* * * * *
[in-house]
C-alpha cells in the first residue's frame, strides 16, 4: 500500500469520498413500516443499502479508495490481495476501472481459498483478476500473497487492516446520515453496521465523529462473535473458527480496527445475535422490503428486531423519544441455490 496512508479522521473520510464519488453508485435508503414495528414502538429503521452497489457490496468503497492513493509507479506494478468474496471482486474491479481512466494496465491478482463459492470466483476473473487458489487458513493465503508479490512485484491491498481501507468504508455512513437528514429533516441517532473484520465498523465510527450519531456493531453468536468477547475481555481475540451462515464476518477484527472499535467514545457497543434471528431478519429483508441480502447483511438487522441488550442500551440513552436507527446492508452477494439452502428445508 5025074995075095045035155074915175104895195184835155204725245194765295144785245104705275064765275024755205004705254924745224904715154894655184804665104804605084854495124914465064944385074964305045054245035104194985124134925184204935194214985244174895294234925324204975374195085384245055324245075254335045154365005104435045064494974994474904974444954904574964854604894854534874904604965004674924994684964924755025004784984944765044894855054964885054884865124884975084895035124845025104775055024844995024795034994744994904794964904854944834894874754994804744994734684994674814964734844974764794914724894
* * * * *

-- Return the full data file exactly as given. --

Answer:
[in-house]
C-alpha cells in the first residue's frame, strides 16, 4: 500500500469520498413500516443499502479508495490481495476501472481459498483478476500473497487492516446520515453496521465523529462473535473458527480496527445475535422490503428486531423519544441455490 496512508479522521473520510464519488453508485435508503414495528414502538429503521452497489457490496468503497492513493509507479506494478468474496471482486474491479481512466494496465491478482463459492470466483476473473487458489487458513493465503508479490512485484491491498481501507468504508455512513437528514429533516441517532473484520465498523465510527450519531456493531453468536468477547475481555481475540451462515464476518477484527472499535467514545457497543434471528431478519429483508441480502447483511438487522441488550442500551440513552436507527446492508452477494439452502428445508 5025074995075095045035155074915175104895195184835155204725245194765295144785245104705275064765275024755205004705254924745224904715154894655184804665104804605084854495124914465064944385074964305045054245035104194985124134925184204935194214985244174895294234925324204975374195085384245055324245075254335045154365005104435045064494974994474904974444954904574964854604894854534874904604965004674924994684964924755025004784984944765044894855054964885054884865124884975084895035124845025104775055024844995024795034994744994904794964904854944834894874754994804744994734684994674814964734844974764794914724894